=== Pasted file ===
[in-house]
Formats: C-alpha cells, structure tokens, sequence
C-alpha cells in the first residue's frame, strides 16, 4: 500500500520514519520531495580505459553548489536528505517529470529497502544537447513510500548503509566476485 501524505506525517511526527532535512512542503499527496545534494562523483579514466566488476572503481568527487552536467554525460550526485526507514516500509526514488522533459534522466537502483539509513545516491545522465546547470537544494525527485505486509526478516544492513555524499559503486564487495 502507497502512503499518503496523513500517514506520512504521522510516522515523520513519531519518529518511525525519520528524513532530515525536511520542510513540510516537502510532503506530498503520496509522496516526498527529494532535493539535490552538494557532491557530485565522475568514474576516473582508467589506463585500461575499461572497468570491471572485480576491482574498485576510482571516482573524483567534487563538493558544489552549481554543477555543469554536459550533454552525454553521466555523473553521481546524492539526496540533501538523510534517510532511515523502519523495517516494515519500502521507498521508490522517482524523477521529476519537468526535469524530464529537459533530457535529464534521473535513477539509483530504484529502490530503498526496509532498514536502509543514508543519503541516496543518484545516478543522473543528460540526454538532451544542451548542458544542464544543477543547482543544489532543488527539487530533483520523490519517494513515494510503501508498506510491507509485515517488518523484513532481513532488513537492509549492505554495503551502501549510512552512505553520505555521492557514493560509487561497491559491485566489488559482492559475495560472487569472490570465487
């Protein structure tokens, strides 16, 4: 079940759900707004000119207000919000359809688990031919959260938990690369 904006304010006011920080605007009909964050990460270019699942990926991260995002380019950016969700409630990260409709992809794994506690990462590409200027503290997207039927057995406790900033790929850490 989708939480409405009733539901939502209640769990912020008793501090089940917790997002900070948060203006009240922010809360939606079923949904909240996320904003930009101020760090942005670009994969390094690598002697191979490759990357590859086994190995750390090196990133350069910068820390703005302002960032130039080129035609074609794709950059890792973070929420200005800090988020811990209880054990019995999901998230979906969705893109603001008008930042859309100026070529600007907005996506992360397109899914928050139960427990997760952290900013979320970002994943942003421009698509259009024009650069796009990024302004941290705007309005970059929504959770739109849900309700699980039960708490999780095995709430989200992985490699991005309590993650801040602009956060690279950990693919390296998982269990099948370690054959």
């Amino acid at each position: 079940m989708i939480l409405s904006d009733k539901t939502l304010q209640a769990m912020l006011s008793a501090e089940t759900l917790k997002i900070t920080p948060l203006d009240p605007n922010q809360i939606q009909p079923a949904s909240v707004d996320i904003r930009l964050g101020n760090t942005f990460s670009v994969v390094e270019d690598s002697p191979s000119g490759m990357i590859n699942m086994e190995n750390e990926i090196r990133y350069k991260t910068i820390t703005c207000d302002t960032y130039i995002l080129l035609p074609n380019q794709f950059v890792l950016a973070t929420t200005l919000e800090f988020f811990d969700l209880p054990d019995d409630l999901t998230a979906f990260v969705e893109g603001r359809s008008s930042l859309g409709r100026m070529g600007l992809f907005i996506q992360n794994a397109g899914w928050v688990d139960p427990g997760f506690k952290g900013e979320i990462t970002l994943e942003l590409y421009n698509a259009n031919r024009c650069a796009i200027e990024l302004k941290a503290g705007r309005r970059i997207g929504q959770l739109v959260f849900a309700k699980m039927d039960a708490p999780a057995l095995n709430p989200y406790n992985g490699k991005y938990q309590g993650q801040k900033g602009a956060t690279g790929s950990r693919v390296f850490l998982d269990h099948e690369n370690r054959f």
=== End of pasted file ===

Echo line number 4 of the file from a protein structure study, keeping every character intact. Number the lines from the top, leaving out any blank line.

């Protein structure tokens, strides 16, 4: 079940759900707004000119207000919000359809688990031919959260938990690369 904006304010006011920080605007009909964050990460270019699942990926991260995002380019950016969700409630990260409709992809794994506690990462590409200027503290997207039927057995406790900033790929850490 989708939480409405009733539901939502209640769990912020008793501090089940917790997002900070948060203006009240922010809360939606079923949904909240996320904003930009101020760090942005670009994969390094690598002697191979490759990357590859086994190995750390090196990133350069910068820390703005302002960032130039080129035609074609794709950059890792973070929420200005800090988020811990209880054990019995999901998230979906969705893109603001008008930042859309100026070529600007907005996506992360397109899914928050139960427990997760952290900013979320970002994943942003421009698509259009024009650069796009990024302004941290705007309005970059929504959770739109849900309700699980039960708490999780095995709430989200992985490699991005309590993650801040602009956060690279950990693919390296998982269990099948370690054959």